Take care of yourself first
You have just been through a disaster that has turned your life upside down. A disaster can do damage beyond the obvious physical destruction. The hidden enemy could be emotional stress and anxiety. Stay calm and collected and remember that cooler heads will prevail in times of adversity. The Red Cross and FEMA suggest the following steps you can make to relieve any tensions or stress:
- Discuss and communicate your problems
- Rest often and eat well
- Set a manageable schedule
- Watch for signs of stress
- Seek help if you cannot shake feelings of anxiety or stress
The damage to your business or property from a disaster can cause various potential dangers to your health. The building’s foundation could have become weakened, the electrical system may have shorted out and flooding or rain may have left behind things that can make you very sick. For these reasons, you should avoid the cleanup unless you know what you are doing or until you know it is safe to do so.
FEMA and the Red Cross suggest that infants, pregnant women and people with health problems should avoid the damaged or flooded property until cleanup is complete. In addition, confirm that the water is safe at your property before you drink it or wash anything with it.
The following are some recommended procedures from the Department of Labor to keep you safe and healthy if you attempt cleanup efforts yourself:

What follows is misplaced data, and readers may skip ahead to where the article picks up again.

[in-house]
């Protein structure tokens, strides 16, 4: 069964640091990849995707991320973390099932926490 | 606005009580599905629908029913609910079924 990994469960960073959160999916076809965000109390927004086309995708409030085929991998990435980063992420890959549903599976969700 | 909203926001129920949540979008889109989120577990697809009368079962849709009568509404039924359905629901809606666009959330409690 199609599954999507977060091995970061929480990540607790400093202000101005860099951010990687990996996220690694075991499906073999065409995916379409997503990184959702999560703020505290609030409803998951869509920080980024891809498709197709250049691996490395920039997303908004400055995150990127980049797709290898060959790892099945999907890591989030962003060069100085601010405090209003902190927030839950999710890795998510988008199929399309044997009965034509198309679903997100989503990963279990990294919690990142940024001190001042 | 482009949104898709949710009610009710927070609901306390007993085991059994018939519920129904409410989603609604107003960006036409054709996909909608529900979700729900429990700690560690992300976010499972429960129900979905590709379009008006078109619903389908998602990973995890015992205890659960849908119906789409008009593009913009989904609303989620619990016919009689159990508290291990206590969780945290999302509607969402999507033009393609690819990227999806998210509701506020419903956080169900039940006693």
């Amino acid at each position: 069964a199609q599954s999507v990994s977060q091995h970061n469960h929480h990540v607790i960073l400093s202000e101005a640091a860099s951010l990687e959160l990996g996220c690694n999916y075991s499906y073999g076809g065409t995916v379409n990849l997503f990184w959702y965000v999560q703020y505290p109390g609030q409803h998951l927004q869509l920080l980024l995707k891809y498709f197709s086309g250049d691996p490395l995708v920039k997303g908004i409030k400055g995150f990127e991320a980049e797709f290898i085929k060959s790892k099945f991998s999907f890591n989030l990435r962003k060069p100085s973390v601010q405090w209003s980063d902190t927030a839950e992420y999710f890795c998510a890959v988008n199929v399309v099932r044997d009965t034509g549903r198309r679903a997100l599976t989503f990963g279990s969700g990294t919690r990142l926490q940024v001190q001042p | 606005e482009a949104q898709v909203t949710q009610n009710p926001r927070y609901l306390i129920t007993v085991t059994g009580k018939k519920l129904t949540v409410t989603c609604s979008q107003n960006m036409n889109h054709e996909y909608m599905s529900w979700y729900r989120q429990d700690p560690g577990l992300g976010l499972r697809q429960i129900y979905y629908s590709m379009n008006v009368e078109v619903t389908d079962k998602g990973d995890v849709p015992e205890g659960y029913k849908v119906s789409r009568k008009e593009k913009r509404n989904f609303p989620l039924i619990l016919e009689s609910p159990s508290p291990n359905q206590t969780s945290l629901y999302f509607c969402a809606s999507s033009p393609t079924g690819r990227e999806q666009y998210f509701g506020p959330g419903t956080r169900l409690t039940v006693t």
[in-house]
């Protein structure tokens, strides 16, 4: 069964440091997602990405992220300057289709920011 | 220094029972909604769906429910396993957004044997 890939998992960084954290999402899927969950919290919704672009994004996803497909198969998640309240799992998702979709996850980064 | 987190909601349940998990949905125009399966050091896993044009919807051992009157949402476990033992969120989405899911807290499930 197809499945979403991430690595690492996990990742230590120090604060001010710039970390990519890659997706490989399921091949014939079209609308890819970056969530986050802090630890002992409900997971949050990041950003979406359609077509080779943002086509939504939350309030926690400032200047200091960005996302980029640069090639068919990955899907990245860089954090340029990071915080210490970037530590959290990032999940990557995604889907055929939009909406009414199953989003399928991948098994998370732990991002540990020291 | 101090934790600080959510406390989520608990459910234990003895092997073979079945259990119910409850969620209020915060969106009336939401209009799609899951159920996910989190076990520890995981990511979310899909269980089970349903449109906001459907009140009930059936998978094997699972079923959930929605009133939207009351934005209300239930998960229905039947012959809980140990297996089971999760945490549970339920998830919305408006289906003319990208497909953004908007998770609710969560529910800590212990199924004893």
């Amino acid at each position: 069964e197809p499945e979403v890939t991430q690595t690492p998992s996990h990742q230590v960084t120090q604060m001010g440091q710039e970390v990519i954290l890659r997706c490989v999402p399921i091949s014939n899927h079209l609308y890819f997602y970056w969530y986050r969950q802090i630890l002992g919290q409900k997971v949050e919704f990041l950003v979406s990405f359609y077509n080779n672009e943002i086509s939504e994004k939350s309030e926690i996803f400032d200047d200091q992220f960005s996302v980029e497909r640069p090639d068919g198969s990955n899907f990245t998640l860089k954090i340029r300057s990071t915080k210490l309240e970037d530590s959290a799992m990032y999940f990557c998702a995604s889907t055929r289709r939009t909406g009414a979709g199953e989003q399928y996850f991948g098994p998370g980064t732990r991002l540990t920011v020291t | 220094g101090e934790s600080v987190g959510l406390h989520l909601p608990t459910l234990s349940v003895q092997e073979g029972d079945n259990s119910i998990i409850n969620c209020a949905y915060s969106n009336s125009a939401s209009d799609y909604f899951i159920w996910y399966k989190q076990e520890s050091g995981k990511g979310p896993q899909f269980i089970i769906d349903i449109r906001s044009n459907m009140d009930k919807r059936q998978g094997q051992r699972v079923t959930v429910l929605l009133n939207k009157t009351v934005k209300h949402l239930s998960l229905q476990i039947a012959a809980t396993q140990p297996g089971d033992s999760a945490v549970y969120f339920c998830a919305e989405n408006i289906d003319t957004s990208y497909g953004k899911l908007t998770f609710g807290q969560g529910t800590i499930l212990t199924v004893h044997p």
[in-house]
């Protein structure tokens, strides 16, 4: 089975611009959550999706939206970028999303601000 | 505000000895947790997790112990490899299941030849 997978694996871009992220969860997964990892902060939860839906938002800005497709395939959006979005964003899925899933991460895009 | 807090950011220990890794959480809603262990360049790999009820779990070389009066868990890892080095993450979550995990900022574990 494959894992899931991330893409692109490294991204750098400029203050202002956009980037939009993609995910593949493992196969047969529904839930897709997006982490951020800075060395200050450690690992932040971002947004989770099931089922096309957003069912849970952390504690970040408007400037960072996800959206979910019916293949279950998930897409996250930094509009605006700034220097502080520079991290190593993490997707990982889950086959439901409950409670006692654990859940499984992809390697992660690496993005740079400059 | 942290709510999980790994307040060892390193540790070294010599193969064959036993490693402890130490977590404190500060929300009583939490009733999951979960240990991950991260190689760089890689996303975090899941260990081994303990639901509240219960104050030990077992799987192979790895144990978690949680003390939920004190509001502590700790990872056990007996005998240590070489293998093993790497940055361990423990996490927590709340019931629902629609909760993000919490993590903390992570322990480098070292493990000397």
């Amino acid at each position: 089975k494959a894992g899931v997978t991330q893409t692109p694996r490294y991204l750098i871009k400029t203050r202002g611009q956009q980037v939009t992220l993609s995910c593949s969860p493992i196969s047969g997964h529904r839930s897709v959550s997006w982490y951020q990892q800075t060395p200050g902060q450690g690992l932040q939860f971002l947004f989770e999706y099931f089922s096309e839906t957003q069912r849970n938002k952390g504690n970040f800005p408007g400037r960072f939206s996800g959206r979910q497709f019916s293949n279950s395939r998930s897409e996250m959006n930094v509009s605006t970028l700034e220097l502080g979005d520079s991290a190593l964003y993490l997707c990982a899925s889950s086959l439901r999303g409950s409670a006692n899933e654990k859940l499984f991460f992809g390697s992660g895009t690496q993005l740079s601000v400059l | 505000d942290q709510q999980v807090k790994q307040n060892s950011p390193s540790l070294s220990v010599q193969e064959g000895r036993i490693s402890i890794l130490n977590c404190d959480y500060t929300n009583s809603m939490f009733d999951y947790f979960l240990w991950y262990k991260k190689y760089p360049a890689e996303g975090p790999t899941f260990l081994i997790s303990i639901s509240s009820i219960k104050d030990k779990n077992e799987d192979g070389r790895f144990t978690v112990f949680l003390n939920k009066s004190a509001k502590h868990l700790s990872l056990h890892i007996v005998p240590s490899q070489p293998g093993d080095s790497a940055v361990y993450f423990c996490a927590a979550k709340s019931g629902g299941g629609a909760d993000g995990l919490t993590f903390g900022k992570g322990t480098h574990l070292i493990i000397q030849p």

- Take frequent rest breaks when lifting heavy objects. Avoid overexertion, and practice good lifting techniques. To help prevent injury, use teams of two or more to move bulky objects; avoid lifting any materials that weigh more than 50 pounds per person, and use proper automated lifting assistance devices if practical.
- When working in hot environments, have plenty of drinking water available, use sunscreen and take frequent rest breaks. Wear light-colored, loose-fitting clothing.
- Be sure a first-aid kit is available to disinfect any cuts or abrasions. Protect open cuts and abrasions with waterproof gloves or dressings.
- Wash your hands often during the day, especially before eating, drinking or applying cosmetics.
- Use a wooden stick or pole to check flooded areas for pits, holes and protruding objects before entering.
- Ensure that all ladders and scaffolds are properly secured prior to use.
- Conduct a preliminary worksite inspection to verify stability before entering a flooded or formerly flooded building or before operating vehicles over roadways or surfaces. Don’t work in or around any flood-damaged building until it has been examined and certified as safe for work by a registered professional engineer or architect.
- Washouts, trenches, excavations and gullies must be supported or their stability verified prior to worker entry. All trenches should be supported (e.g., with a trench box). If no support is available, the trench must be sloped at no less than a 1:1 (45°) angle for cohesive soil and 1:1½ (34°) angle for granular soils including gravel, sand and loamy sand or submerged soil or soil from which water is freely seeping.
- Establish a plan for contacting medical personnel in the event of an emergency.